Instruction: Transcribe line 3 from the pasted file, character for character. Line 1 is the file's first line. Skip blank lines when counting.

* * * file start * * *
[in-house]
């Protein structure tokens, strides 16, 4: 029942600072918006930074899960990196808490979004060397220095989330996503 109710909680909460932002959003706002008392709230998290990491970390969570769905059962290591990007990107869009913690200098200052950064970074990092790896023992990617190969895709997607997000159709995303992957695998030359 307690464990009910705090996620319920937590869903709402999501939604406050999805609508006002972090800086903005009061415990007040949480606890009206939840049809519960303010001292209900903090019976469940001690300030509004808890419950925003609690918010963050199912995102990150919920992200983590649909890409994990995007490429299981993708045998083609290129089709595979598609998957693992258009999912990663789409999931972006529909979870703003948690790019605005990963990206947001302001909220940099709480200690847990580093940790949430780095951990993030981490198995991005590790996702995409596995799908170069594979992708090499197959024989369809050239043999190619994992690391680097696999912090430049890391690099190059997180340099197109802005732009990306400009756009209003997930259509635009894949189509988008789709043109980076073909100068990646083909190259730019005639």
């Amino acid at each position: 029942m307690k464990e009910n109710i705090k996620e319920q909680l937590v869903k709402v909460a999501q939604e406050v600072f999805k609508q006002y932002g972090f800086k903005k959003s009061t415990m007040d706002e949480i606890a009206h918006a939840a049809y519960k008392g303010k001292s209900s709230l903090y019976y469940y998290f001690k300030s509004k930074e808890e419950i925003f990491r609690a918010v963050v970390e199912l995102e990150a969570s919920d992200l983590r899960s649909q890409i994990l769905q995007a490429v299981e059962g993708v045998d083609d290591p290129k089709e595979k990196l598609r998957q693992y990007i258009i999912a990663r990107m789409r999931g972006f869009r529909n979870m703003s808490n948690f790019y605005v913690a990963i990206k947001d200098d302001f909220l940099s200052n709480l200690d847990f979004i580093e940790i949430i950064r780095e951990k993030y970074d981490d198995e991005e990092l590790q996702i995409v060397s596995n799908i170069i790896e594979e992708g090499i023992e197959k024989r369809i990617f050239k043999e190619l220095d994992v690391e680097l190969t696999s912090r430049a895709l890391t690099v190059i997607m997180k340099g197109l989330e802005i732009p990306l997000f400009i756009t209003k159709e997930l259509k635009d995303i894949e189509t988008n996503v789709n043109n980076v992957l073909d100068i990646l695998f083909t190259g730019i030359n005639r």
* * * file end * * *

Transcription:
């Amino acid at each position: 029942m307690k464990e009910n109710i705090k996620e319920q909680l937590v869903k709402v909460a999501q939604e406050v600072f999805k609508q006002y932002g972090f800086k903005k959003s009061t415990m007040d706002e949480i606890a009206h918006a939840a049809y519960k008392g303010k001292s209900s709230l903090y019976y469940y998290f001690k300030s509004k930074e808890e419950i925003f990491r609690a918010v963050v970390e199912l995102e990150a969570s919920d992200l983590r899960s649909q890409i994990l769905q995007a490429v299981e059962g993708v045998d083609d290591p290129k089709e595979k990196l598609r998957q693992y990007i258009i999912a990663r990107m789409r999931g972006f869009r529909n979870m703003s808490n948690f790019y605005v913690a990963i990206k947001d200098d302001f909220l940099s200052n709480l200690d847990f979004i580093e940790i949430i950064r780095e951990k993030y970074d981490d198995e991005e990092l590790q996702i995409v060397s596995n799908i170069i790896e594979e992708g090499i023992e197959k024989r369809i990617f050239k043999e190619l220095d994992v690391e680097l190969t696999s912090r430049a895709l890391t690099v190059i997607m997180k340099g197109l989330e802005i732009p990306l997000f400009i756009t209003k159709e997930l259509k635009d995303i894949e189509t988008n996503v789709n043109n980076v992957l073909d100068i990646l695998f083909t190259g730019i030359n005639r």